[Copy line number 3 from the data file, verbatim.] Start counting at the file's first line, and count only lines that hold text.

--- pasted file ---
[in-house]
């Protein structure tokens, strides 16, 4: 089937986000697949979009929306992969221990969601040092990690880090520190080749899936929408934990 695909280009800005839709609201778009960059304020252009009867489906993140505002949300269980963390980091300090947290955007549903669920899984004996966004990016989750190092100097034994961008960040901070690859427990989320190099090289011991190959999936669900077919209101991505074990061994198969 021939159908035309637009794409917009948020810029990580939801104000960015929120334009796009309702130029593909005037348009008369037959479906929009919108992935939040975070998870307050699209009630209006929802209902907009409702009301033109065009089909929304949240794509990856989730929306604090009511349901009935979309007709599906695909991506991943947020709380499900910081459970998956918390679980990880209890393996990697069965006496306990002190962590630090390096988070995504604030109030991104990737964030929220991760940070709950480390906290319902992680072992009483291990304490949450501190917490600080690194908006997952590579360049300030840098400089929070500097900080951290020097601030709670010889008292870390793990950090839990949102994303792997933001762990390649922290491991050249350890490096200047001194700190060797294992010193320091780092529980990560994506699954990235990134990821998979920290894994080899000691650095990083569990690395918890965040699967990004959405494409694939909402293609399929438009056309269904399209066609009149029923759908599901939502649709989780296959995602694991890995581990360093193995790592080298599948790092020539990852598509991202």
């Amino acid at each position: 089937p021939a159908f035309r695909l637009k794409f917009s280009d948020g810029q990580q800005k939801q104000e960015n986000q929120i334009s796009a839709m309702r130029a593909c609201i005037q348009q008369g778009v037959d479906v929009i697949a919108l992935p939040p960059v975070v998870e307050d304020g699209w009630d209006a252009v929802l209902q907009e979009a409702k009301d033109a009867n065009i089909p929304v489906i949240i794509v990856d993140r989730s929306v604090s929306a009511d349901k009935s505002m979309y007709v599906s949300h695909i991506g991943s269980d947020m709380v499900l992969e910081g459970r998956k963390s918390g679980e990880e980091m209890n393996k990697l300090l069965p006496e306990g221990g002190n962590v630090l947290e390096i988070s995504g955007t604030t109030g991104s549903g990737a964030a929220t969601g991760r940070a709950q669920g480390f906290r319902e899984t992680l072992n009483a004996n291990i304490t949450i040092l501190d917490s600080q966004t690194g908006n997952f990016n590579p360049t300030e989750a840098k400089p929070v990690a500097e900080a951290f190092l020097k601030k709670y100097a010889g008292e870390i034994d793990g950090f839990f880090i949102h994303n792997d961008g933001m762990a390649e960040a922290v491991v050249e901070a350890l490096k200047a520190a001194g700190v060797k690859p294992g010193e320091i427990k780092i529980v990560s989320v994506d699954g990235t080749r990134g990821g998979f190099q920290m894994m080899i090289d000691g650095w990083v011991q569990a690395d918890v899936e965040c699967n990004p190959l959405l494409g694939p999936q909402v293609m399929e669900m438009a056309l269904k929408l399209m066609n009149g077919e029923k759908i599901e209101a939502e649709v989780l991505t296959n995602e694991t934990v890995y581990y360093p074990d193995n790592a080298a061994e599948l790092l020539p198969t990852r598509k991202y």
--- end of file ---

């Amino acid at each position: 089937p021939a159908f035309r695909l637009k794409f917009s280009d948020g810029q990580q800005k939801q104000e960015n986000q929120i334009s796009a839709m309702r130029a593909c609201i005037q348009q008369g778009v037959d479906v929009i697949a919108l992935p939040p960059v975070v998870e307050d304020g699209w009630d209006a252009v929802l209902q907009e979009a409702k009301d033109a009867n065009i089909p929304v489906i949240i794509v990856d993140r989730s929306v604090s929306a009511d349901k009935s505002m979309y007709v599906s949300h695909i991506g991943s269980d947020m709380v499900l992969e910081g459970r998956k963390s918390g679980e990880e980091m209890n393996k990697l300090l069965p006496e306990g221990g002190n962590v630090l947290e390096i988070s995504g955007t604030t109030g991104s549903g990737a964030a929220t969601g991760r940070a709950q669920g480390f906290r319902e899984t992680l072992n009483a004996n291990i304490t949450i040092l501190d917490s600080q966004t690194g908006n997952f990016n590579p360049t300030e989750a840098k400089p929070v990690a500097e900080a951290f190092l020097k601030k709670y100097a010889g008292e870390i034994d793990g950090f839990f880090i949102h994303n792997d961008g933001m762990a390649e960040a922290v491991v050249e901070a350890l490096k200047a520190a001194g700190v060797k690859p294992g010193e320091i427990k780092i529980v990560s989320v994506d699954g990235t080749r990134g990821g998979f190099q920290m894994m080899i090289d000691g650095w990083v011991q569990a690395d918890v899936e965040c699967n990004p190959l959405l494409g694939p999936q909402v293609m399929e669900m438009a056309l269904k929408l399209m066609n009149g077919e029923k759908i599901e209101a939502e649709v989780l991505t296959n995602e694991t934990v890995y581990y360093p074990d193995n790592a080298a061994e599948l790092l020539p198969t990852r598509k991202y």